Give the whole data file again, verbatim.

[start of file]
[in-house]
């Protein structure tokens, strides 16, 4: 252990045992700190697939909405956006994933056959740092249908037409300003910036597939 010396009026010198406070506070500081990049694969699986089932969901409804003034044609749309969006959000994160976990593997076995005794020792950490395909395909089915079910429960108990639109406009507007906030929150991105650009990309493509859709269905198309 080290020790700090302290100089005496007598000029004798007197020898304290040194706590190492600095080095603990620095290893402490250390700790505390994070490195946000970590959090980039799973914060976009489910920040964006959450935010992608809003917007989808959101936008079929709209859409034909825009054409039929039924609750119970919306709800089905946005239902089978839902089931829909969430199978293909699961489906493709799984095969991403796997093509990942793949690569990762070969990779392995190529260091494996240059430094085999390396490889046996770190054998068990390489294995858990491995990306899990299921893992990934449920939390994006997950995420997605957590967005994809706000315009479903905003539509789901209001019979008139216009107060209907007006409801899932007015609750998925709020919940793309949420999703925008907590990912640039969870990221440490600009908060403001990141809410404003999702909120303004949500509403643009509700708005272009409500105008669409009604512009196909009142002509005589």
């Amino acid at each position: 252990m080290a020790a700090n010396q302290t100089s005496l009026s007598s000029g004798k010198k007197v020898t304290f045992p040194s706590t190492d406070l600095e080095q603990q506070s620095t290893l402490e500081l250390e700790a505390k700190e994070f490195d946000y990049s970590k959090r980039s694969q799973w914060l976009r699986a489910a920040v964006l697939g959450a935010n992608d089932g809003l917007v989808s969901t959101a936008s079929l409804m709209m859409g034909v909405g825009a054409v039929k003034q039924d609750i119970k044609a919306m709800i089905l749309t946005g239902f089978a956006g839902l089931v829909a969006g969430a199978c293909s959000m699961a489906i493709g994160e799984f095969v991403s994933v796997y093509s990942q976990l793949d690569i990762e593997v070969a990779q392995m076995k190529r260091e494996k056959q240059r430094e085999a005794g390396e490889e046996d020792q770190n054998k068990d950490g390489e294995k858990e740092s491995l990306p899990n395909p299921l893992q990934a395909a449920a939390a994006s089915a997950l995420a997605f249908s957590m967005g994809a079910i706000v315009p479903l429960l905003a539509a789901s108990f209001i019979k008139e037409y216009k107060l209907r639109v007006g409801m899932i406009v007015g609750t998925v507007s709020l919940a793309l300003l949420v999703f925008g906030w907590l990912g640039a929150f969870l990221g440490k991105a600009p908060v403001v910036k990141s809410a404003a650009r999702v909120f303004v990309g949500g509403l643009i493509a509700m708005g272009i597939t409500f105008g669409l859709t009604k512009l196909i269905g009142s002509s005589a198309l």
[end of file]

[in-house]
């Protein structure tokens, strides 16, 4: 252990045992700190697939909405956006994933056959740092249908037409300003910036597939 010396009026010198406070506070500081990049694969699986089932969901409804003034044609749309969006959000994160976990593997076995005794020792950490395909395909089915079910429960108990639109406009507007906030929150991105650009990309493509859709269905198309 080290020790700090302290100089005496007598000029004798007197020898304290040194706590190492600095080095603990620095290893402490250390700790505390994070490195946000970590959090980039799973914060976009489910920040964006959450935010992608809003917007989808959101936008079929709209859409034909825009054409039929039924609750119970919306709800089905946005239902089978839902089931829909969430199978293909699961489906493709799984095969991403796997093509990942793949690569990762070969990779392995190529260091494996240059430094085999390396490889046996770190054998068990390489294995858990491995990306899990299921893992990934449920939390994006997950995420997605957590967005994809706000315009479903905003539509789901209001019979008139216009107060209907007006409801899932007015609750998925709020919940793309949420999703925008907590990912640039969870990221440490600009908060403001990141809410404003999702909120303004949500509403643009509700708005272009409500105008669409009604512009196909009142002509005589």
């Amino acid at each position: 252990m080290a020790a700090n010396q302290t100089s005496l009026s007598s000029g004798k010198k007197v020898t304290f045992p040194s706590t190492d406070l600095e080095q603990q506070s620095t290893l402490e500081l250390e700790a505390k700190e994070f490195d946000y990049s970590k959090r980039s694969q799973w914060l976009r699986a489910a920040v964006l697939g959450a935010n992608d089932g809003l917007v989808s969901t959101a936008s079929l409804m709209m859409g034909v909405g825009a054409v039929k003034q039924d609750i119970k044609a919306m709800i089905l749309t946005g239902f089978a956006g839902l089931v829909a969006g969430a199978c293909s959000m699961a489906i493709g994160e799984f095969v991403s994933v796997y093509s990942q976990l793949d690569i990762e593997v070969a990779q392995m076995k190529r260091e494996k056959q240059r430094e085999a005794g390396e490889e046996d020792q770190n054998k068990d950490g390489e294995k858990e740092s491995l990306p899990n395909p299921l893992q990934a395909a449920a939390a994006s089915a997950l995420a997605f249908s957590m967005g994809a079910i706000v315009p479903l429960l905003a539509a789901s108990f209001i019979k008139e037409y216009k107060l209907r639109v007006g409801m899932i406009v007015g609750t998925v507007s709020l919940a793309l300003l949420v999703f925008g906030w907590l990912g640039a929150f969870l990221g440490k991105a600009p908060v403001v910036k990141s809410a404003a650009r999702v909120f303004v990309g949500g509403l643009i493509a509700m708005g272009i597939t409500f105008g669409l859709t009604k512009l196909i269905g009142s002509s005589a198309l």